Violence Against Women: What Role Can The Artists And The Arts Play To End The Scourge?
Arts are a means to end violence against women through encouraging participants to reflect upon their capacities and their views of the world.
How can artists help in transforming harmful social norms and help in empowering women and girls? It is time to realise that the problem of GBV is not selective, we are all in it together, whether we like it not.
BULAWAYO (The Citizen Bulletin) — The United Nations is marking the 16 Days of Activism against Gender-based Violence from November 25 to 10 December 2021 under the global theme “Orange the World: End Violence Against Women Now!” In the past years numbers of abused women have risen due to the COVID 19 pandemic. It is even worse in our communities due to economic challenges being faced by the country. UN estimates that 2 in 3 women face violence in their lifetime.
Gender-based violence can and must be prevented. How can artists through their works help in stopping this violence? How can artists help in transforming harmful social norms and help in empowering women and girls? It is time to realise that the problem of GBV is not selective, we are all in it together, whether we like it not. The violence that happens within our communities has a direct and indirect impact on all of us. So it is imperative that artists be active during the 16 days of activism and take a leading role in the fight.
In the past creativity has been restricted to the arts and the artists. However, the arts in the 21st century must be applied across the full spectrum of human problem-solving. If we accept that the arts are central to the well-being of our communities then we have a responsibility to be engaged in broader agendas – civic leadership and fighting GBV must be one of them.
Different forms of social oppression permeate our everyday lives and require ongoing effort to challenge and resist. Abused women and girls experience multiple forms of social oppression which have accumulated over time.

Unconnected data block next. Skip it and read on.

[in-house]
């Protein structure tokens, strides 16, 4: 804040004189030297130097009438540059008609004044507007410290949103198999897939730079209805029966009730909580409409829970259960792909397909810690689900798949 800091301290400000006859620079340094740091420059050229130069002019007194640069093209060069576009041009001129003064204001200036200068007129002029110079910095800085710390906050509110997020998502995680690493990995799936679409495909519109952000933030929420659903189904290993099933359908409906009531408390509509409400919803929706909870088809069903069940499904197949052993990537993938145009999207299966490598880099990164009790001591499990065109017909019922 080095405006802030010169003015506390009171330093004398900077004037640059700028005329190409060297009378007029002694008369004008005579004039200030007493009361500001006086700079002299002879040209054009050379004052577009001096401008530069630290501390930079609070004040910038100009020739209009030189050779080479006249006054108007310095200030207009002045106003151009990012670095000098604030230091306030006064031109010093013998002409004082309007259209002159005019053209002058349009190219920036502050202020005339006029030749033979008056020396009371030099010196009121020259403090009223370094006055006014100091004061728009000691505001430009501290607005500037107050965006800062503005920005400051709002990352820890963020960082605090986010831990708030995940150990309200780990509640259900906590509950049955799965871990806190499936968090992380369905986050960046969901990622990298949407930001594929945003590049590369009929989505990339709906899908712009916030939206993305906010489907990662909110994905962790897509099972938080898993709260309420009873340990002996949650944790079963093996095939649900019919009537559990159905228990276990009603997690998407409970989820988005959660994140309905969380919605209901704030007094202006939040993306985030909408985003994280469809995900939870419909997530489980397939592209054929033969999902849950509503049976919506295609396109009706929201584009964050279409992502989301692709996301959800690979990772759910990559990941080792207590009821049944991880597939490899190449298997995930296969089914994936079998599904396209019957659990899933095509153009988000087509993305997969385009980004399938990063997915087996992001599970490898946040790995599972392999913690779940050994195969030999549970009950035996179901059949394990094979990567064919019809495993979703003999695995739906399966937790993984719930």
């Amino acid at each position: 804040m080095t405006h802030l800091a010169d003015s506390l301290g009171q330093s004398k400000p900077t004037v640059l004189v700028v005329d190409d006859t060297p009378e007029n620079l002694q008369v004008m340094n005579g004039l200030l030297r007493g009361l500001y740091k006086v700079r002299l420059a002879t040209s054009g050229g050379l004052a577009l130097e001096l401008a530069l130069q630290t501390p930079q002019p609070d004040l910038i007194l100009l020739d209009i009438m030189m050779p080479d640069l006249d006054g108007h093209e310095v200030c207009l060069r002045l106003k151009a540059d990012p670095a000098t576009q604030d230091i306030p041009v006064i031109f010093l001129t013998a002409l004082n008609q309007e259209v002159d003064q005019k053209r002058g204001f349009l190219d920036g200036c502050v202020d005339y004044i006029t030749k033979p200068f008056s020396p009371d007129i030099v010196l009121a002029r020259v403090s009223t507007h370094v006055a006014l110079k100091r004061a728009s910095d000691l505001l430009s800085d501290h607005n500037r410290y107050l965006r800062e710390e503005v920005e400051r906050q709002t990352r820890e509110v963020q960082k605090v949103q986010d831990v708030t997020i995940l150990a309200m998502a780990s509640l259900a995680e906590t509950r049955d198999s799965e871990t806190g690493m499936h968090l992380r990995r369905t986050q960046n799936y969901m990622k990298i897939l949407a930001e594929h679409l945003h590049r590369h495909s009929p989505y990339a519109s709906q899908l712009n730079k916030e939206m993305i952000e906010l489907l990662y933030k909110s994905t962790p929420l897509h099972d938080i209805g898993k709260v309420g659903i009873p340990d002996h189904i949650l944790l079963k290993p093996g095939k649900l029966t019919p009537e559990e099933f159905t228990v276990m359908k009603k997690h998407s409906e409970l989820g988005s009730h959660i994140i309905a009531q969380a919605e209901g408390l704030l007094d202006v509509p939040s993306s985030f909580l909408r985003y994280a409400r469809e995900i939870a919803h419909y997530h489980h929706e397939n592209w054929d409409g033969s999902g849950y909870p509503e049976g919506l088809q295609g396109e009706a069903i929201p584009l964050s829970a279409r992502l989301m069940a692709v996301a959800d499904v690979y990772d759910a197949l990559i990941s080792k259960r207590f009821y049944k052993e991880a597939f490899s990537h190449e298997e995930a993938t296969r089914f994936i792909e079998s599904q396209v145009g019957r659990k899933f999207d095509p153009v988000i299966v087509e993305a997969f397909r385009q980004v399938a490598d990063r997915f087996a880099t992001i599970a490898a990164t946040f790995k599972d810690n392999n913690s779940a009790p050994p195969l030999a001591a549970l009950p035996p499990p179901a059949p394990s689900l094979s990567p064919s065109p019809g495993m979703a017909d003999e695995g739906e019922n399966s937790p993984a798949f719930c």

They turn to internalise abuse and this contributes to feelings of powerlessness and futility. Artists should know that engaging this constituency is a process of active resistance that cannot be imposed but requires ongoing collaboration with them. Participatory action is required, active involvement of the participants in a process of personal and social transformation is important so that they gain trust. Through individual and collective action the participants can reassess their worlds and consider new ways of challenging various forms of gender-based violence.
The arts have played an important role in both discouraging and facilitating social action and change. Arts can be characterised as aesthetic. Arts as an aesthetic can be concerned with increasing awareness. It can draw attention to issues that are often ignored. It can encourage a reassessment of the “normal”. The arts can challenge people to think differently, engage in different behavioural experiences and experience different emotions and this is the reason why during 16 days of activism and beyond artists should come up with programs targeted at fighting the cancer.
Different forms of art can involve people emotionally. As such, they can be both a source of personal satisfaction as well as a catalyst for social action. People can be involved to varying degrees in the arts from observers through to active participants. Artists must involve people in their work – the success of an artwork is bound up with its success in emotionally as well as cognitively engaging the audience. It is important therefore, that all artists draw people to their works that fight GBV.
Perpetrators and survivors of GBV can be involved in the process of art-making as a means of collective story-making and the discovery of new strengths and abilities. It can promote a sense of shared identity and a way of developing a shared history and shared solutions.
The arts are not the solution but rather a means to the solution. It encourages the participants to reflect upon their capacities and their views of the world. Whereas repetitive routine activities can narrow our horizons, participation in creative activities can open up new opportunities and proffer solutions and be a channel for a new beginning. Artists should engage in these programs as a way of giving back to the community.
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As artists engage communities in their activities to fight gender-based violence it is important that they put emphasis on their methodologies as these have an effect on their outcomes. A methodology that puts the community as observers or consumers only may not yield results. Some of the activities that artists can come up with are workshops, open invitations to talk shows around issues of GBV, open discussions, performances and sharing of stories.
Art is a powerful tool that can be used to bring communities together to fight against evils. In the process, it helps people to connect with those that can assist them. It can help to create support systems for victims of gender-based violence. It is time to seriously fight against the scourge.
Bulawayo, Economic development and Social justice, Arts, Gender based violence
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